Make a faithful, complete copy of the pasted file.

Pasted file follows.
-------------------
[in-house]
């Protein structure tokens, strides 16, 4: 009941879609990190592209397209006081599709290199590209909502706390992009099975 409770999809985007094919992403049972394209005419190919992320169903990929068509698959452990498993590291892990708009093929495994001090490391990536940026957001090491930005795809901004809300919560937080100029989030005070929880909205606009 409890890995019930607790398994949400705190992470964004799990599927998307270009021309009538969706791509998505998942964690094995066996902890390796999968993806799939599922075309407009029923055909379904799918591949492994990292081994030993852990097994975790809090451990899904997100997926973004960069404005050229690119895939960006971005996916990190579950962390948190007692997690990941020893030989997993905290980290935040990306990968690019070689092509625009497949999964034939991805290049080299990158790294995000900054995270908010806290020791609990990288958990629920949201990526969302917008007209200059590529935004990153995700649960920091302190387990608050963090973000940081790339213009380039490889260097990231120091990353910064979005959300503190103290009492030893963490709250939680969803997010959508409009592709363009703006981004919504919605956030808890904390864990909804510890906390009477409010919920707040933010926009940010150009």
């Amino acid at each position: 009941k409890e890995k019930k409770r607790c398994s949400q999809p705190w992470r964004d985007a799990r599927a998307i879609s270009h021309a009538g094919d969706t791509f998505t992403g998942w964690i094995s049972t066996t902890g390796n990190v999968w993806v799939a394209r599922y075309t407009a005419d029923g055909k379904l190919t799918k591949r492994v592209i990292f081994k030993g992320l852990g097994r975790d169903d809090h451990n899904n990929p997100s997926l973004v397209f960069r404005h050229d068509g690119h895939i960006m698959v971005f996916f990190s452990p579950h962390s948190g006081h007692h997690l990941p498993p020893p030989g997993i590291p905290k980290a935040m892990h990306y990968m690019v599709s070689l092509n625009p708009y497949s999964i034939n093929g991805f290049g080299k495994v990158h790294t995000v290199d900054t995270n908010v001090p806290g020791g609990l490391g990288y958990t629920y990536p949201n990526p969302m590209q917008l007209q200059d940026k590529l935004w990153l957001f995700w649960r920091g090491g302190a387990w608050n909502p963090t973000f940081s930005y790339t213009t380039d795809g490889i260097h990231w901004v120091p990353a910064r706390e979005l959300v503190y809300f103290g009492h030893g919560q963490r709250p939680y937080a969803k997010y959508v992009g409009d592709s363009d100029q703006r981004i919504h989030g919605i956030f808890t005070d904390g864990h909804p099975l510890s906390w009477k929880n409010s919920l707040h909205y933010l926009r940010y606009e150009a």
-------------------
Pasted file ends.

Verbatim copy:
[in-house]
């Protein structure tokens, strides 16, 4: 009941879609990190592209397209006081599709290199590209909502706390992009099975 409770999809985007094919992403049972394209005419190919992320169903990929068509698959452990498993590291892990708009093929495994001090490391990536940026957001090491930005795809901004809300919560937080100029989030005070929880909205606009 409890890995019930607790398994949400705190992470964004799990599927998307270009021309009538969706791509998505998942964690094995066996902890390796999968993806799939599922075309407009029923055909379904799918591949492994990292081994030993852990097994975790809090451990899904997100997926973004960069404005050229690119895939960006971005996916990190579950962390948190007692997690990941020893030989997993905290980290935040990306990968690019070689092509625009497949999964034939991805290049080299990158790294995000900054995270908010806290020791609990990288958990629920949201990526969302917008007209200059590529935004990153995700649960920091302190387990608050963090973000940081790339213009380039490889260097990231120091990353910064979005959300503190103290009492030893963490709250939680969803997010959508409009592709363009703006981004919504919605956030808890904390864990909804510890906390009477409010919920707040933010926009940010150009």
């Amino acid at each position: 009941k409890e890995k019930k409770r607790c398994s949400q999809p705190w992470r964004d985007a799990r599927a998307i879609s270009h021309a009538g094919d969706t791509f998505t992403g998942w964690i094995s049972t066996t902890g390796n990190v999968w993806v799939a394209r599922y075309t407009a005419d029923g055909k379904l190919t799918k591949r492994v592209i990292f081994k030993g992320l852990g097994r975790d169903d809090h451990n899904n990929p997100s997926l973004v397209f960069r404005h050229d068509g690119h895939i960006m698959v971005f996916f990190s452990p579950h962390s948190g006081h007692h997690l990941p498993p020893p030989g997993i590291p905290k980290a935040m892990h990306y990968m690019v599709s070689l092509n625009p708009y497949s999964i034939n093929g991805f290049g080299k495994v990158h790294t995000v290199d900054t995270n908010v001090p806290g020791g609990l490391g990288y958990t629920y990536p949201n990526p969302m590209q917008l007209q200059d940026k590529l935004w990153l957001f995700w649960r920091g090491g302190a387990w608050n909502p963090t973000f940081s930005y790339t213009t380039d795809g490889i260097h990231w901004v120091p990353a910064r706390e979005l959300v503190y809300f103290g009492h030893g919560q963490r709250p939680y937080a969803k997010y959508v992009g409009d592709s363009d100029q703006r981004i919504h989030g919605i956030f808890t005070d904390g864990h909804p099975l510890s906390w009477k929880n409010s919920l707040h909205y933010l926009r940010y606009e150009a």